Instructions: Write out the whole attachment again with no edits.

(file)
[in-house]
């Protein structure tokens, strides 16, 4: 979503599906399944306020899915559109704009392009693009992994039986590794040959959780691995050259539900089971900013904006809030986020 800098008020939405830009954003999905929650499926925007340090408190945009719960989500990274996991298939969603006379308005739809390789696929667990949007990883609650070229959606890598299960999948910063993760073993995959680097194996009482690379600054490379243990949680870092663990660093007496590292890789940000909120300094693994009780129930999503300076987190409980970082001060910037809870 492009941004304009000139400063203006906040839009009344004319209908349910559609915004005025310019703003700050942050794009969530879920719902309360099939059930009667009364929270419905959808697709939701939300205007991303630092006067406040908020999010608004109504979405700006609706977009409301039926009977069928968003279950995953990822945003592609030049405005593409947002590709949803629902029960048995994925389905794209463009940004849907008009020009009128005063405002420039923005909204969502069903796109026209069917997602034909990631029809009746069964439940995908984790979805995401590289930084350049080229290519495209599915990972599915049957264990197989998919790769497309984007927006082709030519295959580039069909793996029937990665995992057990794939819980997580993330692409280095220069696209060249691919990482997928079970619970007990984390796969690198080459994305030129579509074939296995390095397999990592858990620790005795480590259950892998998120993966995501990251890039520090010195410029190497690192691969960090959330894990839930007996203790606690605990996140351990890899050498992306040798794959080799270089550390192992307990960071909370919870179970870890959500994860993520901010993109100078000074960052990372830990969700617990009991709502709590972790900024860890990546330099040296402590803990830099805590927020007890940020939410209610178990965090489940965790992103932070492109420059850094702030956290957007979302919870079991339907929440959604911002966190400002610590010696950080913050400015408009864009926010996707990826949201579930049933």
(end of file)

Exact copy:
[in-house]
């Protein structure tokens, strides 16, 4: 979503599906399944306020899915559109704009392009693009992994039986590794040959959780691995050259539900089971900013904006809030986020 800098008020939405830009954003999905929650499926925007340090408190945009719960989500990274996991298939969603006379308005739809390789696929667990949007990883609650070229959606890598299960999948910063993760073993995959680097194996009482690379600054490379243990949680870092663990660093007496590292890789940000909120300094693994009780129930999503300076987190409980970082001060910037809870 492009941004304009000139400063203006906040839009009344004319209908349910559609915004005025310019703003700050942050794009969530879920719902309360099939059930009667009364929270419905959808697709939701939300205007991303630092006067406040908020999010608004109504979405700006609706977009409301039926009977069928968003279950995953990822945003592609030049405005593409947002590709949803629902029960048995994925389905794209463009940004849907008009020009009128005063405002420039923005909204969502069903796109026209069917997602034909990631029809009746069964439940995908984790979805995401590289930084350049080229290519495209599915990972599915049957264990197989998919790769497309984007927006082709030519295959580039069909793996029937990665995992057990794939819980997580993330692409280095220069696209060249691919990482997928079970619970007990984390796969690198080459994305030129579509074939296995390095397999990592858990620790005795480590259950892998998120993966995501990251890039520090010195410029190497690192691969960090959330894990839930007996203790606690605990996140351990890899050498992306040798794959080799270089550390192992307990960071909370919870179970870890959500994860993520901010993109100078000074960052990372830990969700617990009991709502709590972790900024860890990546330099040296402590803990830099805590927020007890940020939410209610178990965090489940965790992103932070492109420059850094702030956290957007979302919870079991339907929440959604911002966190400002610590010696950080913050400015408009864009926010996707990826949201579930049933």